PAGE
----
The Dawson was the creation of Kennet Dawson, and was also known as the Baron Dawson. It was a favorite of Kelson's, though was not a fly commonly used on most rivers. It's not one of the mainstream flies that lots of tiers do these days, and that makes it a little more interesting I think. If you'd like to try this one, here's the recipe:

The Dawson

    Tag: Silver twist and yellow silk.

    Tail: A topping and chatterer.

    Butt: Black ostrich herl.

    Body: In two equal sections of silver tinsel, butted at center with Indian crow and black ostrich herl.

    Ribs: Silver tinsel (oval).

    Throat: Indian crow, repeated as above, and light blue hackle.

    Wings: Light mottled turkey, yellow macaw, golden pheasant tail, teal, powdered blue macaw, ibis, dark mottled turkey, grey mallard: mallard and a topping.

    Horns: Blue macaw.

    Head: Black ostrich herl (dispensed with in Hardy, it's just listed as "black") .

Credits: The Salmon Fly by George Kelson; Salmon Fishing by John James Hardy; Classic Salmon Flies by Mikael Frodin; Tying the Classic Salmon Fly by Michael D. Radencich. ~ EA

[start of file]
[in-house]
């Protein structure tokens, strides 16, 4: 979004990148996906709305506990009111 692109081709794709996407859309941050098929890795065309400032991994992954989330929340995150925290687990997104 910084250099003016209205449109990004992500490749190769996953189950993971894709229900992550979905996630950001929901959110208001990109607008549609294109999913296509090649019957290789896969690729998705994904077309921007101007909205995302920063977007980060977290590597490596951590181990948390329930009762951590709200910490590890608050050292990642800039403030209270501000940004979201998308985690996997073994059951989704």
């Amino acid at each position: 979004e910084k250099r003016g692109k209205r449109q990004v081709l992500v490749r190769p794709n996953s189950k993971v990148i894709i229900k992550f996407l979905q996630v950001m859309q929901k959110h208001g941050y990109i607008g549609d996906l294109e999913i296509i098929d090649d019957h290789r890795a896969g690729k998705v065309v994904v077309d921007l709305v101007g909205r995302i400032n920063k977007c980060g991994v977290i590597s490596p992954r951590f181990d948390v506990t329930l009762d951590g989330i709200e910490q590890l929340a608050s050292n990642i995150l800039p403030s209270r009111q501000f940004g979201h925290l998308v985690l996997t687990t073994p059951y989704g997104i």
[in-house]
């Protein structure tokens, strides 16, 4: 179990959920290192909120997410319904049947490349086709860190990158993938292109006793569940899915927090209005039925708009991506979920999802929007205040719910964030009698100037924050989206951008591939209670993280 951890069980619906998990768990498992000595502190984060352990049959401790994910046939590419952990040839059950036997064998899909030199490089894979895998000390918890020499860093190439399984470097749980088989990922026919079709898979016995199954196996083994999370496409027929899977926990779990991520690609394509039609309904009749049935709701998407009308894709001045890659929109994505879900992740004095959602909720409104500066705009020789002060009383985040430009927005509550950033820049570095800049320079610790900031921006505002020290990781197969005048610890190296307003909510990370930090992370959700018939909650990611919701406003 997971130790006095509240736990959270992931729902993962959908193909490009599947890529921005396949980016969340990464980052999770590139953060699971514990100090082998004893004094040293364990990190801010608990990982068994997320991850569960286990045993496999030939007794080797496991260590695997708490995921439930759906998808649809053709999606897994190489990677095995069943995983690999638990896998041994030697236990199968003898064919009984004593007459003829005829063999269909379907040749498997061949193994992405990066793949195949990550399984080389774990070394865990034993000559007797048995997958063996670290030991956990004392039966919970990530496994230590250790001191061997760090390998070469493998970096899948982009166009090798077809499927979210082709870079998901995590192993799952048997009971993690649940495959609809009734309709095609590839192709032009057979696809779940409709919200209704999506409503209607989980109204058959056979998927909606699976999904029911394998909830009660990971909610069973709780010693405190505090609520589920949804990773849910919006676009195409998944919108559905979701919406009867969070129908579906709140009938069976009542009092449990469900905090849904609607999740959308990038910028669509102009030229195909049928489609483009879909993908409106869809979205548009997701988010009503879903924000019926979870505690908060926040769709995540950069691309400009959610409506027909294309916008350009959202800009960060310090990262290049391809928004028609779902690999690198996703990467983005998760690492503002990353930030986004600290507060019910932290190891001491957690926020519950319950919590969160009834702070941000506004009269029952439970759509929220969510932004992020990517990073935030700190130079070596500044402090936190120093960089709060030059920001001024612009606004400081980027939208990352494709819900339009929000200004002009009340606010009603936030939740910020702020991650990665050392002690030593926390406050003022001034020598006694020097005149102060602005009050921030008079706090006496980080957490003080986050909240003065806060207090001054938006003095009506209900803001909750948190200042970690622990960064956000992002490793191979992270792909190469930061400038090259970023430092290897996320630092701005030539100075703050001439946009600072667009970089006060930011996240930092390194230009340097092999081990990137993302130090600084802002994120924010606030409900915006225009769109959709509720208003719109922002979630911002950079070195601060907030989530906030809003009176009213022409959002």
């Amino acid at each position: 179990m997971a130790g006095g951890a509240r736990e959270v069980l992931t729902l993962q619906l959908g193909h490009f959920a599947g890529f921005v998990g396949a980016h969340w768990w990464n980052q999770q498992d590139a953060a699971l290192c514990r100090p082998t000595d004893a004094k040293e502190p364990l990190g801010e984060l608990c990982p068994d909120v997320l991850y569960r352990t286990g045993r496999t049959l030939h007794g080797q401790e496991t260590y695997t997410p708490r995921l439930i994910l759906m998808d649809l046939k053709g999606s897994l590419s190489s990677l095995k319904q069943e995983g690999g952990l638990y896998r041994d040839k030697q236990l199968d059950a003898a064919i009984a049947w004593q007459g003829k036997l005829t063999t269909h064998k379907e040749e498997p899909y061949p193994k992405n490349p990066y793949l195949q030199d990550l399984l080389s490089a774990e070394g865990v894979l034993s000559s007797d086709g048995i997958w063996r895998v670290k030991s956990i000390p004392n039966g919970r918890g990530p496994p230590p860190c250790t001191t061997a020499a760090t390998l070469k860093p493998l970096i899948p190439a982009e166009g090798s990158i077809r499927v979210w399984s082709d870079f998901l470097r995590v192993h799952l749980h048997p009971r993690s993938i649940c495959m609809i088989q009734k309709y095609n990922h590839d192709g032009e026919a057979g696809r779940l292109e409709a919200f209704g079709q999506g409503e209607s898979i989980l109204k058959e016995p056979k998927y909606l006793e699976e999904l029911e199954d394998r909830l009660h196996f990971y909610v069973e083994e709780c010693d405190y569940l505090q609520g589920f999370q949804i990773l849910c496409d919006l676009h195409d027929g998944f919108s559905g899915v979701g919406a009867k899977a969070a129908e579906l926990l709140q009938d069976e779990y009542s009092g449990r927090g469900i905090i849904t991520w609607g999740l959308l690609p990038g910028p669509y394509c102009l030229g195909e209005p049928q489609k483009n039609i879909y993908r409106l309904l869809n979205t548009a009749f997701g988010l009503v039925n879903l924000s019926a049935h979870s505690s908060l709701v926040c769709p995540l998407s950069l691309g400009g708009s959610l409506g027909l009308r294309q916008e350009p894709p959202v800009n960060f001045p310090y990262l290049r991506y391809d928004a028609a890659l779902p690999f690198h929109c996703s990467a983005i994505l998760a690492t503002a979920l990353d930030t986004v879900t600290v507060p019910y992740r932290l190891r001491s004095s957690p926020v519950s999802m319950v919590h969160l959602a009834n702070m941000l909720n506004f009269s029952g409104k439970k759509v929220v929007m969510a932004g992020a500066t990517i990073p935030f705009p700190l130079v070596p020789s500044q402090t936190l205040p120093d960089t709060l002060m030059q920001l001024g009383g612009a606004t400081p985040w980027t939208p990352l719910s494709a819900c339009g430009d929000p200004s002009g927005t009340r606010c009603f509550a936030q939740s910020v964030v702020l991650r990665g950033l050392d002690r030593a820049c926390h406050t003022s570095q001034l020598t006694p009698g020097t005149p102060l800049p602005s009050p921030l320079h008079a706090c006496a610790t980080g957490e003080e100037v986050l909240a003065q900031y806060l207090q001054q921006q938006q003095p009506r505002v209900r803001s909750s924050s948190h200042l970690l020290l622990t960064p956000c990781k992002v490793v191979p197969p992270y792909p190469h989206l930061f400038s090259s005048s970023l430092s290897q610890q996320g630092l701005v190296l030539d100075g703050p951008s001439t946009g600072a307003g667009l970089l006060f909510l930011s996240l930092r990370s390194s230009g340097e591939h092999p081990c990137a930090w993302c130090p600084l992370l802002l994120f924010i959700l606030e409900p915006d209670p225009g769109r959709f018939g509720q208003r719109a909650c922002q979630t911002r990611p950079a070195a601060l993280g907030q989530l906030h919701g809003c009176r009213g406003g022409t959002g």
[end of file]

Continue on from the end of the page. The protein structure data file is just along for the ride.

About Eric:

Eric I started fly fishing as a teen in and around my hometown of Plattsburgh, New York, primarily on the Saranac River. I started tying flies almost immediately and spent hours with library books written by Ray Bergman, Art Lee, and A. J. McClane. Almost from the beginning I liked tying just as much as I liked fishing and spent considerable time at the vise creating hideous monstrosities that somehow caught fish anyway. Then one day I came upon a group of flies that had been put out at a local drug store that had been tied by Francis Betters of Wilmington, N.Y. My life changed that day and so did my flies, dramatically. Even though I never met Fran back then, I've always considered him to be one of my biggest influences.

I had a career in music for twenty years or so and didn't fish much, though I did fish at times. The band I was with had its fifteen seconds of fame when we were asked to be in John Mellencamp's movie "Falling From Grace." I am the keyboard player on the right in the country club scene in the middle of the movie. Don't blink. It's on HBO all the time. We got to meet big Hollywood stars and record in John's studio. It was a blast.

So how did I wind up contributing to the Just Old Flies column on FAOL? I'm not sure, it was something that I simply wanted very badly to do, and they let me. Many of the old flies take me back to the Adirondacs and my youth, and I guess I get to relive some of it through the column. I've spent many happy hours fishing and tying over the years, and tying these flies brings back memories of great days on the water, and intense hours spent looking at the flies in the fly plates in the old books and trying to get my flies to look like them. And now, here I am, still doing that to this day. ~ EA